*Military Honor, Apocalyptic Consciousness—Lamech (“a strong young man, a hero”) predicts his son will see the end of the world—5:25–29
*Advanced Mathematics, Construction—Noah building the Ark—6:14–16
*Chemistry—Ham (“heat”), later Kham, chemia, basis of chemistry, heat, chemical reaction—5:32
What we find here is a logical sequence of events and developments leading up to the creation of a full-scale Antediluvian civilization. We may also note with great significance that the cultural and technological progessions given in the Genesis account matches point for point with the very same achievements Plato outlined for the Atlanteans.
We can also observe that within the last pre-Flood generations there was a growing preoccupation with war, militarism, and even an anticipation in the final generation of a coming cataclysm. Genesis 6:5 and 13 observes that by this time, “the wickedness of man was great in the earth,” and “the earth is filled with violence through them.” In Plato’s history of Atlantis, the Atlantean civilization was established as an inheritance from the gods, but eventually deteriorated into a militaristic empire, threatening conquest of the eastern Mediterranean and beyond. Mirroring each other, both the Antediluvians and Atlanteans are described as having been destroyed by a major natural catastrophe, as a result of being out of balance with God (the gods) and the Earth.
In the Genesis account, Adam had three sons—Abel, Cain and Seth—the first of whom died at an early age, and the other two divided the Antediluvian world between them. In Greek legend, supported in Plato’s narrative, the three divine brothers—Hades, Poseidon and Zeus—also divided the Earth, with the first becoming ruler of the underworld of the dead.
As a further parallel, we may note this comparison between the names and their meanings of Poseidon and his ten sons in the Greek language, and Adam and his descendants in Hebrew:
Poseidon (founder of the “red land”) = Adam (“red soil”)
Atlas (first king of Atlantis City) = Irad (“prince” of Enoch City)
Eumelus (“sheepherder, fruit grower”) = Cain, Abel (shepherd and fruit tender)
Ampheres (“drinking cup”) = Cainan (“craftsman, metal worker”)
Euemon (“discernment”) = Jared (“to descend into, to search”)
Mneseus (“the meditator”) = Enoch (“initiate into secret knowledge”)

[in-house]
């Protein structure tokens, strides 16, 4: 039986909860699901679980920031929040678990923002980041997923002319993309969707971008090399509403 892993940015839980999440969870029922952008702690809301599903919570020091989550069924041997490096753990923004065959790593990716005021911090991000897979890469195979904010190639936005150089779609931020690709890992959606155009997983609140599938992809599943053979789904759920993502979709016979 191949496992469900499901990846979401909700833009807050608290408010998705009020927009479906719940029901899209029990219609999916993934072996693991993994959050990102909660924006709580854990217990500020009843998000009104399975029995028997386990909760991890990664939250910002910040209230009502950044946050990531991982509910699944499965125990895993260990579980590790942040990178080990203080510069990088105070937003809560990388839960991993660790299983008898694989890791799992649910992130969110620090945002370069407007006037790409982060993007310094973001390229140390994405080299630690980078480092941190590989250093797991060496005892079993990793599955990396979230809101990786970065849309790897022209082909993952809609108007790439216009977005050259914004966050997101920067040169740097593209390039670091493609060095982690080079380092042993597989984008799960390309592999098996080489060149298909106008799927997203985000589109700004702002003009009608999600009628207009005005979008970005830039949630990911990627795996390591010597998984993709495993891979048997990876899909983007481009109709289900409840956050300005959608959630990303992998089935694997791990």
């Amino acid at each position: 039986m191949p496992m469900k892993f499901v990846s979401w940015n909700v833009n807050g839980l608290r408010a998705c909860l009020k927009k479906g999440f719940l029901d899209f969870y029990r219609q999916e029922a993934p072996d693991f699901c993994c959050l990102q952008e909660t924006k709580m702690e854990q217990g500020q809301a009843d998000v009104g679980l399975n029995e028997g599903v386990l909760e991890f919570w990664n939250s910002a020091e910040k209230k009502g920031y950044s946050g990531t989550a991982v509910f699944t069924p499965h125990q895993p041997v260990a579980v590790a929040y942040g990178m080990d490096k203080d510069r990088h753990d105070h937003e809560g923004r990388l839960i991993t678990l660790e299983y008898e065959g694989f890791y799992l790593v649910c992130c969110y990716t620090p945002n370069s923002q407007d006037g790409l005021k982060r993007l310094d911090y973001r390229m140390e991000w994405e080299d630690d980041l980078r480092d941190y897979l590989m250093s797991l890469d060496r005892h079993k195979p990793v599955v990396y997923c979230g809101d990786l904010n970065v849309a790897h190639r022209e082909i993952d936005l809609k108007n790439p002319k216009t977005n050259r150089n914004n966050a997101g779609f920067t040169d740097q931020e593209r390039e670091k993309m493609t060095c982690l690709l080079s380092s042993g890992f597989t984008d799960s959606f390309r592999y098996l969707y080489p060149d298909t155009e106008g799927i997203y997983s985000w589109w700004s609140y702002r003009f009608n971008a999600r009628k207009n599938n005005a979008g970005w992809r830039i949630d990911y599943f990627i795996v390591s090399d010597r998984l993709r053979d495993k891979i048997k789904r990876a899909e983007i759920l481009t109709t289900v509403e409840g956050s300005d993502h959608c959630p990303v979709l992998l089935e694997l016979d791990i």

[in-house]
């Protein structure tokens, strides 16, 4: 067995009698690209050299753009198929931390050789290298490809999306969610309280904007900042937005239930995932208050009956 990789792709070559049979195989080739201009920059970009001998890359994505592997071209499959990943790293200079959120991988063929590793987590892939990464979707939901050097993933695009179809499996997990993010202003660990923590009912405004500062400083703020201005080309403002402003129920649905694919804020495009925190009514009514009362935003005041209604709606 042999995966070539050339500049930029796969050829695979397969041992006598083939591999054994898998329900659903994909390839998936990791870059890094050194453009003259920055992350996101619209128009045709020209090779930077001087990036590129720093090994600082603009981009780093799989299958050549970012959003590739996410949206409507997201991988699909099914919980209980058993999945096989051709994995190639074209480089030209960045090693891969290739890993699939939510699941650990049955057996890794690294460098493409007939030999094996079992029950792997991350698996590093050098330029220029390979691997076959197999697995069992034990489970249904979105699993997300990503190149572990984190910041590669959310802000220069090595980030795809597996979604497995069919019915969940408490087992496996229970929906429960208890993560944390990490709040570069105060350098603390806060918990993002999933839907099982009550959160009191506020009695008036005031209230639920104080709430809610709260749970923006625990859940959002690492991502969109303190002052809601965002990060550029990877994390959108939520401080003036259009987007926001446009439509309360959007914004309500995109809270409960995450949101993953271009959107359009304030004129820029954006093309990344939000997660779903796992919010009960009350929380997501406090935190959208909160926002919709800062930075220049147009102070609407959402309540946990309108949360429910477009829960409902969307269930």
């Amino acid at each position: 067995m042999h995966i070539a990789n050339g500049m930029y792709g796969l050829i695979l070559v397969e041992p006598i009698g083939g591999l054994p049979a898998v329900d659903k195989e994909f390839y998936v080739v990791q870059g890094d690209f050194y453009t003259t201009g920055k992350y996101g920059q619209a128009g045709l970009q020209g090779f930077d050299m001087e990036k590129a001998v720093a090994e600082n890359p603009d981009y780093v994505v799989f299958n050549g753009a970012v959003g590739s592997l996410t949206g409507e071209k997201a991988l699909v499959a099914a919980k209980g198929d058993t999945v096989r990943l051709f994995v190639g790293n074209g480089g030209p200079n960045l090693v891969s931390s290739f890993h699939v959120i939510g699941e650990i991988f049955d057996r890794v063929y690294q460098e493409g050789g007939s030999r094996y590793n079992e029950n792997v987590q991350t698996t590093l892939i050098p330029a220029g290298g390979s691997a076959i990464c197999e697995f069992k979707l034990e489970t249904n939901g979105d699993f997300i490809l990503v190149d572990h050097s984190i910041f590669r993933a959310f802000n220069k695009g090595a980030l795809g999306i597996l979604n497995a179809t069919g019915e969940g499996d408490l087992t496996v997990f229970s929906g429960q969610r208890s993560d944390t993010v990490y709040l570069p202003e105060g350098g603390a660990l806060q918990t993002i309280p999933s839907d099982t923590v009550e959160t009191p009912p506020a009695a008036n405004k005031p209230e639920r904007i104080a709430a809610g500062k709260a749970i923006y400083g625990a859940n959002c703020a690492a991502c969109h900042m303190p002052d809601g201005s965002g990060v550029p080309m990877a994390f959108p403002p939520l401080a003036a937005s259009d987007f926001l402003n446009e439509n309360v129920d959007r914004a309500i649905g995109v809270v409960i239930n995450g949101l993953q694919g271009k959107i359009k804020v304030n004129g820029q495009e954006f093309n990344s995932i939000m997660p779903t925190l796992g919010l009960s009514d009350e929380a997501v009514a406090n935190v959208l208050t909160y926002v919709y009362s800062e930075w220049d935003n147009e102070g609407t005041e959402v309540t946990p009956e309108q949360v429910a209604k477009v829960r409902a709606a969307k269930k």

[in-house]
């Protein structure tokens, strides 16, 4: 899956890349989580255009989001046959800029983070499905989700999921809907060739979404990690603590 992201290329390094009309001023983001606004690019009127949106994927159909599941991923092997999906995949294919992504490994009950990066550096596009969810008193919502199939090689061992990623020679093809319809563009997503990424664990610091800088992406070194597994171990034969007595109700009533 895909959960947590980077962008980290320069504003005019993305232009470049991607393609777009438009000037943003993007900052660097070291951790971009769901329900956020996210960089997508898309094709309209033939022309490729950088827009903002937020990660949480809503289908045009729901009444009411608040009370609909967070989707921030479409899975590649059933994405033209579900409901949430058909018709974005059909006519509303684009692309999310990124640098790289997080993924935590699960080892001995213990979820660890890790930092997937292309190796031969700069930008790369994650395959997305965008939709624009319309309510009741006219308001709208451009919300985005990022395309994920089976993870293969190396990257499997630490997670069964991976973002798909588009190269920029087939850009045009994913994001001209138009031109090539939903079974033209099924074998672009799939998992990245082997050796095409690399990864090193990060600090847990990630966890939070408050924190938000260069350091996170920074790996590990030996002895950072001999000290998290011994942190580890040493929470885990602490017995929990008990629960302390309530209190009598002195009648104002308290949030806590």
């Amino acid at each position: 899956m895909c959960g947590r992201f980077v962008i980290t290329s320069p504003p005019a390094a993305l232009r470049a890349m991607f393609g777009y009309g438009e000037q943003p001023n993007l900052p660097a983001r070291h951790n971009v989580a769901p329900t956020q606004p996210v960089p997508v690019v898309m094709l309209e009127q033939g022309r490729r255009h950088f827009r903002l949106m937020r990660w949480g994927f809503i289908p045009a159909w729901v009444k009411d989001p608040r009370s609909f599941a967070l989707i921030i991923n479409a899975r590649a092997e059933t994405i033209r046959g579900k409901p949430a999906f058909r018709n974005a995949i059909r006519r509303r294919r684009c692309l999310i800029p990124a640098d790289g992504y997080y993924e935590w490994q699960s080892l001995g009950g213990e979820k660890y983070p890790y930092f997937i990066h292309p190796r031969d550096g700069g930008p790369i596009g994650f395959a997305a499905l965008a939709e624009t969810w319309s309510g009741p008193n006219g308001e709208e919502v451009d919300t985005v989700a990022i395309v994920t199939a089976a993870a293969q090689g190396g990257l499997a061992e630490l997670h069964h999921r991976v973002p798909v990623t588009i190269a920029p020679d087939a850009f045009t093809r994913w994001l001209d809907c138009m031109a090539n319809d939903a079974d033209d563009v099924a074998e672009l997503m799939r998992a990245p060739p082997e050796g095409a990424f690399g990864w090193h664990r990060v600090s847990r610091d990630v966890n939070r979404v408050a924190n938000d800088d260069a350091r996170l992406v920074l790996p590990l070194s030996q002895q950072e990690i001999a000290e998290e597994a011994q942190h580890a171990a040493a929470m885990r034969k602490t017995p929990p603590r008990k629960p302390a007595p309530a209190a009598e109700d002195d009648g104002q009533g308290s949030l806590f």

Autochthon (“from the soil”) = Methuselah (“a renowned worker”)
Elasippos (“horse driver”) = Jabal (cattle herder)
Mestor (“an advisor”) = Mahalaleel (“a renowned judge”)
Diaprepes (“shines brightly”) = Tubalcain (“metalworker, forger”)
Azaes (“the parched one”) = Ham (“heat”)
Another remarkable parallel with both the Genesis and Atlantean histories was preserved by the Sumerians and Babylonians. The Graeco-Babylonian historian Berosus—basing his study on older cuneiform royal lists which have since been unearthed—gave these names of ten primeval kings: Alorus, Alapurus, Amelon, Ammenon, Amegalarus, Daonus, Aedorachus, Amempsin, Otiarties, and Xisuthros.
Notice the similarities between: Alorus/ Atlas, Alapurus/ Elasippos, Amelon/ Eumelus, Ammenon/ Eumon, Aedorachus/Autochthon, Amempsin/ Mestor
Comparing the Babylonian names with the Genesis list of the Adamic line through Seth, we find:
The third king, Amelon (or Amelu in the Weld-Blundell cylinder seal) means “a man;” the name of the third patriarch, Enos, means “mortal, weakened mankind.”
The fourth name on Berosus’ list—Ammenon (or Ummanu)—means “craftsman;” Cainan, the fourth Sethite patriarch, also means “a craftsman.”
Aedorachus, the seventh Babylonian listing, has the connotation, “bearer of divine revelations, he to whom the secrets of heaven and earth are revealed;” he corresponds to Enoch, whose name means exactly the same.
The eighth name, Amempsin, is given in the original Sumerian as Sukar-lam, a name which, in part, bears a resemblance to Lamech.
Finally, the tenth name, Xisuthros, is the name of the Babylonian Flood hero. In the older king list he is called Utnapishtim, also mentioned in the Gilgamesh Epic, and after his name it is recorded: “And then the Flood overwhelmed the land.”
Yet another parallel can be observed in the mythic folk-hero lineage of the Phoenicians, recorded by Sanchuniathon and preserved by Eusebius. In parenthesis are the Genesis equivalents:
*Kolpa and Bau—first man and woman (Adam and Eve)
*Protogonus and Aeon—food gathering (Cain, Abel gathering food offerings)
*Genos and Genea—worship of the sun, astronomical observations (calendar for offering times)
*Phos, Phur and Phlox—use of fire (Adam’s fire)
*Cassius, Libanus, Antilibanus and Brathu—men of vast bulk and height (pre-Flood giants)
*Memrumus, Hypuranius and Usorous—construction from reeds; use of papyrus, wood rafts (craftsmen, and diversification of labor)
*Agreus and Halieus—hunting and fishing (more crafts development)
*Chrysor—metal casting in iron; divination; use of sails (eighth generation, Tubalcain and Jabal)
*Geinos, Aulochthon and Technites—art, brick-making and tiling (Lamech’s artistic family)
*Agroueros and Argus—architecture; husbandry (Jabal, and continued construction)
*Amynus and Mazus—village construction; flock tending (expansion beyond Enoch City)
*Misor and Sydyk—use of salt and other chemicals (Ham, chemistry)
*Dioscuri and Taatus—preservation of knowledge, shipbuilding (Noah’s Ark)
*Elion and Beruth—use of medical herbs (advanced sciences, Mehujael)
*Epigeous—chaos, watery destruction (the Flood)
*Oranus and Ge—new creation (post-Flood era)
Notice again the similarities between many of the Phoenician names and the names of the sons of Poseidon: Phos and Phur/ Ampheres, Memrumus/ Emelus, Aulochthon/ Autochthon, Amynus/ Eumon, Mazus/ Azaes, Misor/ Mestor, Dioscuri/ Diaprepes. Elion/ Elasippos
It is clear from all these similarities in names and their meanings that a consistent memory was preserved not only by the Greeks and Hebews, but also by several other ancient civilizations as to the existence and inhabitants of a former world age that has since become lost and forgotten to history.
[Copyright 2009. Joseph Robert Jochmans. All Rights Reserved.]